Step-by-Step Assembly Process for Rigid Flex PCBs 

Step-by-Step Assembly Process for Rigid Flex PCBs | The Enterprise World

The origination of the rigid flex PCB represents how far has modern electronics manufacturing evolved. This PCB combines the integrity of rigid circuit boards while at the same time, the flexibility of flex circuits. However, creating this remarkable component in modern electronics is no easy feat as it involves a very intricate process that combines the traits of rigid and flexible PCBs into one unit whose components work in harmony. 

In this article, we’ll be exploring the step-by-step assembly process for rigid-flex PCBs to understand the complexities of this circuit board and appreciate this technological marvel.

Why use a Rigid-Flex PCB? 

Before we explore the steps in assembling a rigid-flex PCB, let’s understand why companies and organizations enjoy harnessing the potential of this type of circuit board. The reasons can range from the following listed below which are: 

  • Space-saving: In comparison to conventional PCBs, rigid-flex boards occupy less space and eliminate the need for wires and connectors that may tangle inside the electrical configuration. 
  • High signal integrity: This type of printed circuit isn’t prone to issues such as signal degradation or interferences making it capable of maintaining processes that were inputted on the device it is integrated to. 
  • Durable and made to last: Compared to conventional circuit boards, rigid-flex PCBs are more resilient against mechanical stress which makes them suitable for mechanical applications where lasting longer is crucial. For example, inside factories where the assembly lines could strain standard PCBs in the long run. 
  • Cost-effective in the long run: The base cost of purchasing these boards from a rigid flex PCB manufacturer may seem higher than standard PCBs, but these expenses can be lowered as rigid-flex boards require fewer components to properly function and have a shorter assembly time on average. 
  • Design flexibility: One of the main appeals of using rigid-flex circuit boards is their flexibility in design. The combination of rigid and flexible sections enables electronic brands to come up with creative product designs that are compatible with these PCBs.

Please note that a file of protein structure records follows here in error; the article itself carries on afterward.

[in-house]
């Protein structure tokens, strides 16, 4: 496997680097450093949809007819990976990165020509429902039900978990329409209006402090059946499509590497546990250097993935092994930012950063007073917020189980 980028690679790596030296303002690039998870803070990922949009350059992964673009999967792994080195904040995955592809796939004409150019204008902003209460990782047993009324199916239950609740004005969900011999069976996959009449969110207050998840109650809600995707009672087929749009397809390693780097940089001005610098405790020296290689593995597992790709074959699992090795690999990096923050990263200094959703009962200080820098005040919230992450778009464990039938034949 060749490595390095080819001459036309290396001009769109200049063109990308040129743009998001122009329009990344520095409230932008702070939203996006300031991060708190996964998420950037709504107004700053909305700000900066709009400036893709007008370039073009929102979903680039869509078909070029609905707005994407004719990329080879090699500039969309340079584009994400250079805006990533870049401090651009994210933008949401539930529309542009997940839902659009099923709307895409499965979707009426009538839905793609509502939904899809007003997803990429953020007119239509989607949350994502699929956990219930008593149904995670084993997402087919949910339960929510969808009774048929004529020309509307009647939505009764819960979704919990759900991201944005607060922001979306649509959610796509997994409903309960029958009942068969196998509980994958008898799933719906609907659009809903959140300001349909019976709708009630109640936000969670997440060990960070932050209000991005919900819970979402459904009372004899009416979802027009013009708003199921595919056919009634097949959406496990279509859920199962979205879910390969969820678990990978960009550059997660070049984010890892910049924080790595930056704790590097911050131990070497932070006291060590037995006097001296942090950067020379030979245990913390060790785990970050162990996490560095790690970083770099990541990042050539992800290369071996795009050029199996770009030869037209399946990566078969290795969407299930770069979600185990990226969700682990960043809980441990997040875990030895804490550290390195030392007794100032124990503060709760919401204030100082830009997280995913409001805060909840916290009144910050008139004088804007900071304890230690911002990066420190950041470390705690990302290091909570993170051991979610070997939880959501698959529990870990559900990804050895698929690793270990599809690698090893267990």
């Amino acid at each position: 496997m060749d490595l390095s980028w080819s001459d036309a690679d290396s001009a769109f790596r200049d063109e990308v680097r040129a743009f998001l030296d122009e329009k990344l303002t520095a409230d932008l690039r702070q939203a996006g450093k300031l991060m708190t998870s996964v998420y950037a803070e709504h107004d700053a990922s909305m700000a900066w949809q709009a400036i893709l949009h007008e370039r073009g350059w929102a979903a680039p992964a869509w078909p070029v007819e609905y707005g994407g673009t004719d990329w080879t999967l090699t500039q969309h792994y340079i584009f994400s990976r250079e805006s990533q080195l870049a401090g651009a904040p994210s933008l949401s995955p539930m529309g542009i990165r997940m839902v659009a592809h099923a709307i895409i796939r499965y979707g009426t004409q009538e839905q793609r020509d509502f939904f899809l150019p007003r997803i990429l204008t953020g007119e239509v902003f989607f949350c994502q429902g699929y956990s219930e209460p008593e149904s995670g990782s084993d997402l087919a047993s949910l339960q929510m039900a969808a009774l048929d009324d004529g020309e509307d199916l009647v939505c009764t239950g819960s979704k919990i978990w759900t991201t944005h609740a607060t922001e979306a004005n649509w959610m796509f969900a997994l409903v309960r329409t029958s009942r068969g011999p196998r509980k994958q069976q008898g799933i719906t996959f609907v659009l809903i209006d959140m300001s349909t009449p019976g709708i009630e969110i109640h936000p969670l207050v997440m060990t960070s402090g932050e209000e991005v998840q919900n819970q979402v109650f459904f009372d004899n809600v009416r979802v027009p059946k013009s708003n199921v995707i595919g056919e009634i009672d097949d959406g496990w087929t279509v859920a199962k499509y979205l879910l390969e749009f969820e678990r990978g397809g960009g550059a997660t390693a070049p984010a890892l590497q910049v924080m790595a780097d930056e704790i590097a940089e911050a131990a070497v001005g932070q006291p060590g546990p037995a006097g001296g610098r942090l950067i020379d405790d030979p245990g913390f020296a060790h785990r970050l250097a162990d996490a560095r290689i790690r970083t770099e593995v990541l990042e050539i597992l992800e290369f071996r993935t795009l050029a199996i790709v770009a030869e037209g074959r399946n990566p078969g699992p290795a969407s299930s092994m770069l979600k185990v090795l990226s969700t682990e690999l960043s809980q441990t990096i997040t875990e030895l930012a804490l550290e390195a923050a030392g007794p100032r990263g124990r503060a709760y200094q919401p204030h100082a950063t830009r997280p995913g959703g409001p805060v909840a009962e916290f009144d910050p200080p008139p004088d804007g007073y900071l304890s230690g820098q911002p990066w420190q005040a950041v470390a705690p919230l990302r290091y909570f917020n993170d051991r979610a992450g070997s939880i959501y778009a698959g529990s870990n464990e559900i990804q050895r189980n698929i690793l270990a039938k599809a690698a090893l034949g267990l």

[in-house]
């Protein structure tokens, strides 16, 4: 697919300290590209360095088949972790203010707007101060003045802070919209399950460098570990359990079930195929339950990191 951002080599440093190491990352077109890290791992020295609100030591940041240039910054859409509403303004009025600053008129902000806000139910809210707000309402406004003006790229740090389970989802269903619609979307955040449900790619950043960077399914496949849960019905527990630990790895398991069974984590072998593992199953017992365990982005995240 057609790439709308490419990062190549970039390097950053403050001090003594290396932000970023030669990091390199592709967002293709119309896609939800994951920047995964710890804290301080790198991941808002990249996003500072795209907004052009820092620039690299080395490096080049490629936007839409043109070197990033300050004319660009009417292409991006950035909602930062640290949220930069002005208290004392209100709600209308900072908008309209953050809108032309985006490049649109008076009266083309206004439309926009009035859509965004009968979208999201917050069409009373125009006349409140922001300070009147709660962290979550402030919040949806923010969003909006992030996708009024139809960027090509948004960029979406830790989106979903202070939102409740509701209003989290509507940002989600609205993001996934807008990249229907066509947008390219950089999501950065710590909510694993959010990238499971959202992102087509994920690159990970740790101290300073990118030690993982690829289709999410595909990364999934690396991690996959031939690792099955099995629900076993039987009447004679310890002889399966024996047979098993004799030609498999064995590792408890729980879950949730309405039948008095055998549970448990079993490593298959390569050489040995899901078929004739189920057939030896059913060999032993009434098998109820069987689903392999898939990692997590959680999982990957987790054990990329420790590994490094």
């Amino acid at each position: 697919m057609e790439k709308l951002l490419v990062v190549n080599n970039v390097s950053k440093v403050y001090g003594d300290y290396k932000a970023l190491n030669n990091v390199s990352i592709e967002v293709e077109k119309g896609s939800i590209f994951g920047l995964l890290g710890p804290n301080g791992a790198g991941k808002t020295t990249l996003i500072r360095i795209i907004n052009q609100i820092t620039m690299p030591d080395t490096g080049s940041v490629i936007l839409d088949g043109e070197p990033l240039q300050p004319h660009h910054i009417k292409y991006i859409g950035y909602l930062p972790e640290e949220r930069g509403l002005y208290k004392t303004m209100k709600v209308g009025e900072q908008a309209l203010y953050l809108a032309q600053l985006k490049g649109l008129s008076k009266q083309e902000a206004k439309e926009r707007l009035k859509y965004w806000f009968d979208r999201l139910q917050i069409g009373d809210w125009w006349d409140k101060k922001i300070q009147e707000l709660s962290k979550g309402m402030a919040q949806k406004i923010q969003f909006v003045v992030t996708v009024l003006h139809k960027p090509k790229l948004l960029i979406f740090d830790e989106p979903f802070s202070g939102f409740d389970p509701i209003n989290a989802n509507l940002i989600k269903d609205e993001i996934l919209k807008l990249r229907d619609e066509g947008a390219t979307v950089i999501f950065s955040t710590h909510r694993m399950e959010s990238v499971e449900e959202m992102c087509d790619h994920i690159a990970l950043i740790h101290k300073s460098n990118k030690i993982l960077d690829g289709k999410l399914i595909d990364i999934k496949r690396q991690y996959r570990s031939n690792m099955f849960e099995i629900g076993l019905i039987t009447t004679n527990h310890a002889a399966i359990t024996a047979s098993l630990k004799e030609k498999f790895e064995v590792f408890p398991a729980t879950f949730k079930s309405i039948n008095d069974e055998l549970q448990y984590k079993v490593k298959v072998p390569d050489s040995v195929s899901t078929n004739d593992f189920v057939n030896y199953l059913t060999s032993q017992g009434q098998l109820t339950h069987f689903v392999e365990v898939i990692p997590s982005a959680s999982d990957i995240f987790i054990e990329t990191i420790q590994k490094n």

Step-by-Step Assembly Process for Rigid Flex PCBs | The Enterprise World

The steps in assembling a Rigid-Flex PCB:

Be aware that the process of assembling a rigid flex PCB can be meticulous and very technical. In this section, we’ll cover the procedures for properly assembling that type of printed circuit board, but we’ll explain them in a more digestible form so you can quickly understand them. 

1. Addition of adhesive coating and copper foil 

The first step in assembling a rigid-flex PCB is the application of an epoxy or adhesive coat to the laminate material. This is followed up by the addition of the copper foil onto the laminate which will stick due to the previously added adhesive. However, there’s an alternative in which you can use rolled annealed copper instead if you aren’t a fan of adding adhesives to a blank PCB laminate. 

2. Drilling in the holes on the board 

The next step in assembling a rigid flex PCB is to drill holes in the laminate surface which leads to the vias and pads linked to the board. However, drilling this type of PCB can go in multiple ways – for instance, you can use combined flex panels that were cut in advance wherein they are drilled in between two rigid blanks. 

In a similar vein, multi-plated flex substrates for this type of PCB are drilled at the same time when they are fused from more than one reel on the drums where drilling takes place between the work plates before it is rolled out to different reels which are on opposing sides of the drilling machine. 

3. Inclusion of copper plating